Childhood AML (acute myeloid leukemia) is a type of cancer affecting the blood and bone marrow. Possible symptoms include fever with or without an infection, shortness of breath, and weakness or fatigue. Some of the current childhood treatment options include chemotherapy, radiation therapy, and chemotherapy with stem cell transplant.
Childhood acute myeloid leukemia (AML) is a cancer of the blood and bone marrow. AML usually progresses quickly if it is not treated. Acute myeloid leukemia accounts for about 10,600 new cases of leukemia each year, and it occurs in both adults and children.
Acute myeloid leukemia is also called:
- Acute myelogenous leukemia
- Acute myeloblastic leukemia
- Acute granulocytic leukemia
- Acute non-lymphocytic leukemia.
Normally, the body produces bone marrow stem cells (immature cells) that develop into mature blood cells.
The three types of mature blood cells include:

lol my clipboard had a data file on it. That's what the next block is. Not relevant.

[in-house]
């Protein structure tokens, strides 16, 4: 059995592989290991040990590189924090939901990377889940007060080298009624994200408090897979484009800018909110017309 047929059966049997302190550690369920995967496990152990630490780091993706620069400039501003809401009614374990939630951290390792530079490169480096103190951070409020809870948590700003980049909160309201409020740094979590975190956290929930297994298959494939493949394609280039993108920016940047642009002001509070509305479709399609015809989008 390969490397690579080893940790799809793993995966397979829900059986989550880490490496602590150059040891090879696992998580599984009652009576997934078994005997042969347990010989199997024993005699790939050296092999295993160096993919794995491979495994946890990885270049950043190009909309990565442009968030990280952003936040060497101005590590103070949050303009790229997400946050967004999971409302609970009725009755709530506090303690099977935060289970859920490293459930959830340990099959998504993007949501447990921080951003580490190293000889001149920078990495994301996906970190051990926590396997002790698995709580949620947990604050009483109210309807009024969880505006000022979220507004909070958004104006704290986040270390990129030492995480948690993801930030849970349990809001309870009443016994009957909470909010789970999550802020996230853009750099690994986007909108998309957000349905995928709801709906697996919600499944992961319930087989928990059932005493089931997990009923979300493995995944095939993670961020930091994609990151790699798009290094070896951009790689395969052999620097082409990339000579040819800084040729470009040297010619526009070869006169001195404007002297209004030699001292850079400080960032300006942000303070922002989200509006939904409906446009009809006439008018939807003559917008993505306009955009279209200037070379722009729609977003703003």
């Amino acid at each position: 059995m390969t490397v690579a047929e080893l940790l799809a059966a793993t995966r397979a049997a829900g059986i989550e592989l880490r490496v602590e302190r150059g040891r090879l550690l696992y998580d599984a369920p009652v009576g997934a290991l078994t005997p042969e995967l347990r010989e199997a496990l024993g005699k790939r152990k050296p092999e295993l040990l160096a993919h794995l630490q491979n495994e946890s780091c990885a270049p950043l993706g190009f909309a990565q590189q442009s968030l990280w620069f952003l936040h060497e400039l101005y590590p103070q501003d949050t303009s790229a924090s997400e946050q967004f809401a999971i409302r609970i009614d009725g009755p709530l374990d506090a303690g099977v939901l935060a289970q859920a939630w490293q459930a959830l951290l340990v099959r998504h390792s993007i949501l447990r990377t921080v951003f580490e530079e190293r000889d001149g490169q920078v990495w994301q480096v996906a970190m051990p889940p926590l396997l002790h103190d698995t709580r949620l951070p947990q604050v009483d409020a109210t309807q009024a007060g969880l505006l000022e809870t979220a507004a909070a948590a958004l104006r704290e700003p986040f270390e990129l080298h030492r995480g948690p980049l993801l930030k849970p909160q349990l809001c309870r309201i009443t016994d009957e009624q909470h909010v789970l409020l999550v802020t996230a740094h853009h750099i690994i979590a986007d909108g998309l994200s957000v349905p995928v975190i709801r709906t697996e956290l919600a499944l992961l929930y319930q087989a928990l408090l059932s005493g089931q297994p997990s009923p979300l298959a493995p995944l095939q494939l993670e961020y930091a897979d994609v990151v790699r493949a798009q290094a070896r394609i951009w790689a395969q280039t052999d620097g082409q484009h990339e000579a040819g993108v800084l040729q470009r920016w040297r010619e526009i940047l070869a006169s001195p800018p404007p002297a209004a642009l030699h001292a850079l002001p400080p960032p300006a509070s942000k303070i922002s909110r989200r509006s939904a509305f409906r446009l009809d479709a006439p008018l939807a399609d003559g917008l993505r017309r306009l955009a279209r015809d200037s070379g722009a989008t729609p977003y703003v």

- Red blood cells that carry oxygen and other materials to all tissues of the body
- White blood cells that fight infection and disease
- Platelets that help prevent bleeding by causing blood clots to form.
In acute myeloid leukemia:
- The stem cells usually develop into a type of white blood cell called myeloblasts (or myeloid blasts).
- The myeloblasts (or leukemia cells) are abnormal and do not mature into healthy white blood cells.
- The leukemia cells are unable to do their usual work and can build up in the blood and bone marrow so there is less room for healthy white blood cells, red blood cells, and platelets.
This can lead to infection, anemia, or easy bleeding. The leukemia cells can also spread outside the blood to other parts of the body, including the central nervous system (brain and spinal cord), skin, and gums.